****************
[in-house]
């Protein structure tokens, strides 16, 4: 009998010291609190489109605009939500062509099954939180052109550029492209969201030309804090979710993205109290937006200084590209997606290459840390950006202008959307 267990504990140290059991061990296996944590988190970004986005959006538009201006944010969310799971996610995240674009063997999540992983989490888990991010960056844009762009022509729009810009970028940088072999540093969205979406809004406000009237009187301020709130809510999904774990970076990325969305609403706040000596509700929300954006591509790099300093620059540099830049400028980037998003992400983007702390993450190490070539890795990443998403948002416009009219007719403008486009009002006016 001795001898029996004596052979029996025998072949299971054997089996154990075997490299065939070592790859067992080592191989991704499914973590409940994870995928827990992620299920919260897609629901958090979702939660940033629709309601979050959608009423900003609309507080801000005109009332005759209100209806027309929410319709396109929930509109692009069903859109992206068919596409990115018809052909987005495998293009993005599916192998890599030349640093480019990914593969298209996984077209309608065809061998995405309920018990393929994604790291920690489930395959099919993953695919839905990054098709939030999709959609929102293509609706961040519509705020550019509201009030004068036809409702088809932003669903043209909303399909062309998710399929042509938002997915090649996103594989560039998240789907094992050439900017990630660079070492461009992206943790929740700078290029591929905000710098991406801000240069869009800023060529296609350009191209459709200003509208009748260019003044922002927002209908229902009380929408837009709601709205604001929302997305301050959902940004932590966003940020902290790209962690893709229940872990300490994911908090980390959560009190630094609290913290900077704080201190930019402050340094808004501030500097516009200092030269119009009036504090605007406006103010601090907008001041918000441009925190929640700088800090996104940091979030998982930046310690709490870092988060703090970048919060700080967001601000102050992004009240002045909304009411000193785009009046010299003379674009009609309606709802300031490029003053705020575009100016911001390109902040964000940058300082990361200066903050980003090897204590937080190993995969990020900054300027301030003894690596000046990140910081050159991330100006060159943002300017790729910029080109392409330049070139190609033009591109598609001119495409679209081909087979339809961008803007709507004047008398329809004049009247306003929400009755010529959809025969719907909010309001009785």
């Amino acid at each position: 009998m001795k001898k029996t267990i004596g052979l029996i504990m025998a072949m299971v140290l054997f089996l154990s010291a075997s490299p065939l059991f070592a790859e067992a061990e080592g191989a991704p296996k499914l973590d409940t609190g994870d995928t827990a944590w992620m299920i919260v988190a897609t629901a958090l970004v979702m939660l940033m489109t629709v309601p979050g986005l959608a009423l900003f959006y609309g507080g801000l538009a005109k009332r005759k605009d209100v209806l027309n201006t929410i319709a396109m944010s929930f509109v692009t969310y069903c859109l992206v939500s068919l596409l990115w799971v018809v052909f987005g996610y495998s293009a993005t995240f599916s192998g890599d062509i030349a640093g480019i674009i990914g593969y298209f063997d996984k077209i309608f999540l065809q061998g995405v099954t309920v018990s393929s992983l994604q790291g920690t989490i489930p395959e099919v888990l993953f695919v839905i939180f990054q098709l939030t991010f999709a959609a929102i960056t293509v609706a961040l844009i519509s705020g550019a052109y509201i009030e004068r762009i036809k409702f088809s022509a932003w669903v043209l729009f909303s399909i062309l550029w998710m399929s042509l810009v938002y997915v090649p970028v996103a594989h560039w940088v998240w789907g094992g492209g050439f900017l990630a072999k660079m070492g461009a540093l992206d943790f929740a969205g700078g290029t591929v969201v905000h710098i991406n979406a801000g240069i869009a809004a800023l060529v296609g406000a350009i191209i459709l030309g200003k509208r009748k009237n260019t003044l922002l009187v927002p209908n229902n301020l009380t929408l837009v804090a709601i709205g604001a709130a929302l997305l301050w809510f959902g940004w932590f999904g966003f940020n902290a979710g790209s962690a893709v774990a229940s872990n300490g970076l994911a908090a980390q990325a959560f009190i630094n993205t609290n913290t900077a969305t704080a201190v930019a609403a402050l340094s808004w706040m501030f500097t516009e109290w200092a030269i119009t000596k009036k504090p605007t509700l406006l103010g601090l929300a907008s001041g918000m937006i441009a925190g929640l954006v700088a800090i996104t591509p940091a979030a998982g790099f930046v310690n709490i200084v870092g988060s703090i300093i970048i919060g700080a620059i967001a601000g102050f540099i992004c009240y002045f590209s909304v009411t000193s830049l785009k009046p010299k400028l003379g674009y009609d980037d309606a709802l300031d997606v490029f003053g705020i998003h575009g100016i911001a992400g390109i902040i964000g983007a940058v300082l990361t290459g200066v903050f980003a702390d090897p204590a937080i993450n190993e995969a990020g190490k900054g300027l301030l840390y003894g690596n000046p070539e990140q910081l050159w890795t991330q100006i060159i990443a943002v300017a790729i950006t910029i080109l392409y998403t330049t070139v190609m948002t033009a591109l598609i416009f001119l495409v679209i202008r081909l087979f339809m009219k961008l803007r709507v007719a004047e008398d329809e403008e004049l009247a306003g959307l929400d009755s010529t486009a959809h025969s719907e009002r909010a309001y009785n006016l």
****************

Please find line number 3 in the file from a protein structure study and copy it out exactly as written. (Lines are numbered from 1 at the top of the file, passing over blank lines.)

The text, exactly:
């Amino acid at each position: 009998m001795k001898k029996t267990i004596g052979l029996i504990m025998a072949m299971v140290l054997f089996l154990s010291a075997s490299p065939l059991f070592a790859e067992a061990e080592g191989a991704p296996k499914l973590d409940t609190g994870d995928t827990a944590w992620m299920i919260v988190a897609t629901a958090l970004v979702m939660l940033m489109t629709v309601p979050g986005l959608a009423l900003f959006y609309g507080g801000l538009a005109k009332r005759k605009d209100v209806l027309n201006t929410i319709a396109m944010s929930f509109v692009t969310y069903c859109l992206v939500s068919l596409l990115w799971v018809v052909f987005g996610y495998s293009a993005t995240f599916s192998g890599d062509i030349a640093g480019i674009i990914g593969y298209f063997d996984k077209i309608f999540l065809q061998g995405v099954t309920v018990s393929s992983l994604q790291g920690t989490i489930p395959e099919v888990l993953f695919v839905i939180f990054q098709l939030t991010f999709a959609a929102i960056t293509v609706a961040l844009i519509s705020g550019a052109y509201i009030e004068r762009i036809k409702f088809s022509a932003w669903v043209l729009f909303s399909i062309l550029w998710m399929s042509l810009v938002y997915v090649p970028v996103a594989h560039w940088v998240w789907g094992g492209g050439f900017l990630a072999k660079m070492g461009a540093l992206d943790f929740a969205g700078g290029t591929v969201v905000h710098i991406n979406a801000g240069i869009a809004a800023l060529v296609g406000a350009i191209i459709l030309g200003k509208r009748k009237n260019t003044l922002l009187v927002p209908n229902n301020l009380t929408l837009v804090a709601i709205g604001a709130a929302l997305l301050w809510f959902g940004w932590f999904g966003f940020n902290a979710g790209s962690a893709v774990a229940s872990n300490g970076l994911a908090a980390q990325a959560f009190i630094n993205t609290n913290t900077a969305t704080a201190v930019a609403a402050l340094s808004w706040m501030f500097t516009e109290w200092a030269i119009t000596k009036k504090p605007t509700l406006l103010g601090l929300a907008s001041g918000m937006i441009a925190g929640l954006v700088a800090i996104t591509p940091a979030a998982g790099f930046v310690n709490i200084v870092g988060s703090i300093i970048i919060g700080a620059i967001a601000g102050f540099i992004c009240y002045f590209s909304v009411t000193s830049l785009k009046p010299k400028l003379g674009y009609d980037d309606a709802l300031d997606v490029f003053g705020i998003h575009g100016i911001a992400g390109i902040i964000g983007a940058v300082l990361t290459g200066v903050f980003a702390d090897p204590a937080i993450n190993e995969a990020g190490k900054g300027l301030l840390y003894g690596n000046p070539e990140q910081l050159w890795t991330q100006i060159i990443a943002v300017a790729i950006t910029i080109l392409y998403t330049t070139v190609m948002t033009a591109l598609i416009f001119l495409v679209i202008r081909l087979f339809m009219k961008l803007r709507v007719a004047e008398d329809e403008e004049l009247a306003g959307l929400d009755s010529t486009a959809h025969s719907e009002r909010a309001y009785n006016l």